Often you only think about the road bike handlebars when you are passionate and sit on the bike a lot. If you have optimised your wheels and hubs, sooner or later you will come across an underestimated component: the handlebars. The handlebars influence the sitting position and can thus promote bad posture. We all differ in our physique. It is logical that standard parts are not suitable for every buyer. You quickly notice this in the saddle. The seat humps hurt particularly quickly with the wrong saddle width. But the handlebars can also be individually adapted to the rider. Many complaints while riding are caused by an incorrect sitting position, but there is no one right one. The seat height can be determined on the basis of the inside leg length. Whether the seating position should be sportily bent and thus aerodynamic, or rather straight and comfortable as on a mountain bike, is a matter of taste on long tours. It also depends on the distance to be covered or the situation. Competitions tend to be contested with a sporty forward lean. Long distances, on the other hand, require greater comfort, i.e. a more upright seat. Hands and wrists, but also the neck and shoulders, often remain free of complaints with optimally adjusted road handlebars. It is also possible that the handlebars do not sit well in the hand. The position of the brake levers plays a role here. When you ride a road bike, you want to perform. To ensure the best possible riding experience, details such as handlebar dimensions, shape and handlebar tape are important. Light carbon handlebars are suitable for racing. When it comes to long distances or aerodynamics, comfort becomes more important.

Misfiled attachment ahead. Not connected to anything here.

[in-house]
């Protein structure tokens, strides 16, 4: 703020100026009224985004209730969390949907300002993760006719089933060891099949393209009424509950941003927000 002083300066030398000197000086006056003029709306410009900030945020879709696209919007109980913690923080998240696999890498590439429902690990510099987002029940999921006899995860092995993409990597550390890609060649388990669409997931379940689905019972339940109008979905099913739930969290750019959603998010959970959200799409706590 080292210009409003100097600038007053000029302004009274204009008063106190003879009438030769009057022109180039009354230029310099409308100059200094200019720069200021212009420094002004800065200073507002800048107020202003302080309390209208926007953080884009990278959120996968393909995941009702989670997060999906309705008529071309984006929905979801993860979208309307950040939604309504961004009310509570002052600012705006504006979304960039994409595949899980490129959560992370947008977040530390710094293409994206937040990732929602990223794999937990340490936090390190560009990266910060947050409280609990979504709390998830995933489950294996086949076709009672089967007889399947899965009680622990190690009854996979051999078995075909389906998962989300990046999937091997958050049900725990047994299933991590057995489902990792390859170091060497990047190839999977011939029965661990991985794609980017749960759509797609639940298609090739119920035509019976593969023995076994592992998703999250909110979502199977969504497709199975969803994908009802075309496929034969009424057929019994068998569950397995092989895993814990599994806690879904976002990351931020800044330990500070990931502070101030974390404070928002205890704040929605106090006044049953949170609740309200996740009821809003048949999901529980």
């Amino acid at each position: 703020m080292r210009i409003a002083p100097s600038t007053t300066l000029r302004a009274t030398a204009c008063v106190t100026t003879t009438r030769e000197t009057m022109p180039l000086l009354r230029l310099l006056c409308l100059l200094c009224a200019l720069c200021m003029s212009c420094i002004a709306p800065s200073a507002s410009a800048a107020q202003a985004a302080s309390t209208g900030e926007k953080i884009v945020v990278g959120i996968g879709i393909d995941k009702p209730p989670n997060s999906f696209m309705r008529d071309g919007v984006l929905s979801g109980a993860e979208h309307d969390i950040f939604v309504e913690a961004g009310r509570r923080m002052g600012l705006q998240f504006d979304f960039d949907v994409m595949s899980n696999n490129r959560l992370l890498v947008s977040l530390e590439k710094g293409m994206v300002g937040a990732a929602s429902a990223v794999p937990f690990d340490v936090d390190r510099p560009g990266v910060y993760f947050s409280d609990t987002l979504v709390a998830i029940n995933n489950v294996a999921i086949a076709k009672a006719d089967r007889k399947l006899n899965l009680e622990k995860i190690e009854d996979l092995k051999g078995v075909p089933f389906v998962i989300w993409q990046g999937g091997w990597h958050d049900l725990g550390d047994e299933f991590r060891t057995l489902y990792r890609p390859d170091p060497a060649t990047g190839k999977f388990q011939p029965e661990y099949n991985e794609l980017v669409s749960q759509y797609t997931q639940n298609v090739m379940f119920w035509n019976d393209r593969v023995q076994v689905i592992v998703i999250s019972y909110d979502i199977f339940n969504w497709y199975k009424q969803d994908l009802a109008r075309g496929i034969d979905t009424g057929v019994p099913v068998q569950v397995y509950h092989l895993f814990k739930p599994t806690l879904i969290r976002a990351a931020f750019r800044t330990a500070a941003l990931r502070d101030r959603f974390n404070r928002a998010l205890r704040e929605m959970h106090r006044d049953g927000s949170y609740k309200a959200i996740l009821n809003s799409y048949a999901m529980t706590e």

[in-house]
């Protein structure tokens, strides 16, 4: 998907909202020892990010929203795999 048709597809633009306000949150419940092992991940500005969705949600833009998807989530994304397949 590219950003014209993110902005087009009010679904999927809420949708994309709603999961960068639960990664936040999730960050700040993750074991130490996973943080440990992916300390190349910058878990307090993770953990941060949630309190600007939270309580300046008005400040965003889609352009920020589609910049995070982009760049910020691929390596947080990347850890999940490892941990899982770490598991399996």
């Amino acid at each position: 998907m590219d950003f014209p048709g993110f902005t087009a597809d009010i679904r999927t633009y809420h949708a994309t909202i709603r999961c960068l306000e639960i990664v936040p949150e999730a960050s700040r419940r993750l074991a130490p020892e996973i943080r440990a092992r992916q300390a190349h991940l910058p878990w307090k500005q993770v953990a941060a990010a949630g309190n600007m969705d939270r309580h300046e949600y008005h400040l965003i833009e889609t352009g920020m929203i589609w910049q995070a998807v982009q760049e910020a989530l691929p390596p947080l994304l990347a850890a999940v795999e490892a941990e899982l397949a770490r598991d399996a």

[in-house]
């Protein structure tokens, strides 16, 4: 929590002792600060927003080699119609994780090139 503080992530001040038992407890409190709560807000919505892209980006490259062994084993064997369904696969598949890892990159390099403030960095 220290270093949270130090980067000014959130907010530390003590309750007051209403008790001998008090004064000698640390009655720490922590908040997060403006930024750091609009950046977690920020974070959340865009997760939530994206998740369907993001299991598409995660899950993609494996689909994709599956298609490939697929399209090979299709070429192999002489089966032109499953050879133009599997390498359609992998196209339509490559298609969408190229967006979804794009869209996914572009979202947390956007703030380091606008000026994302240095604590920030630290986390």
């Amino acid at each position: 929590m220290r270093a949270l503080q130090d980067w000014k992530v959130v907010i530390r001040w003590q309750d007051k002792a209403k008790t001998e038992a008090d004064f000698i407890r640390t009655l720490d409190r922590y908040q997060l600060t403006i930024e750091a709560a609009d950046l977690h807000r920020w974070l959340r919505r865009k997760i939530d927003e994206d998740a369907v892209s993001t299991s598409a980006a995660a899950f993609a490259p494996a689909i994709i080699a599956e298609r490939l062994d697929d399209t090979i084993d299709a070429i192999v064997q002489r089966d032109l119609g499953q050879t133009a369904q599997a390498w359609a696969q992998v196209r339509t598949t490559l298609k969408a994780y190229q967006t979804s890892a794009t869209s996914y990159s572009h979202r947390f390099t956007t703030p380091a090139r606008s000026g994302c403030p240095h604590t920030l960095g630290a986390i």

2. What are the differences for road bike handlebars?

For a long time, there was a uniform shape of handlebars in road cycling. In the meantime, we distinguish between different types of road bikes that have special characteristics. Gravel bikes can also perform on gravel roads, aero bikes or time trial bikes get everything out of a triathlon and touring bikes offer an optimal riding experience even over long distances. The appropriate handlebars have been designed to meet the new requirements. So there are special gravel handlebars, triathlon handlebars or road handlebars. However, road handlebars have one thing in common: aero-optimised shapes. In addition, the thickest part of the handlebar is usually where the clamping point is located. This is where the handlebar is connected to the stem. Handlebars with a thick, raised section in the middle are also called drop bars.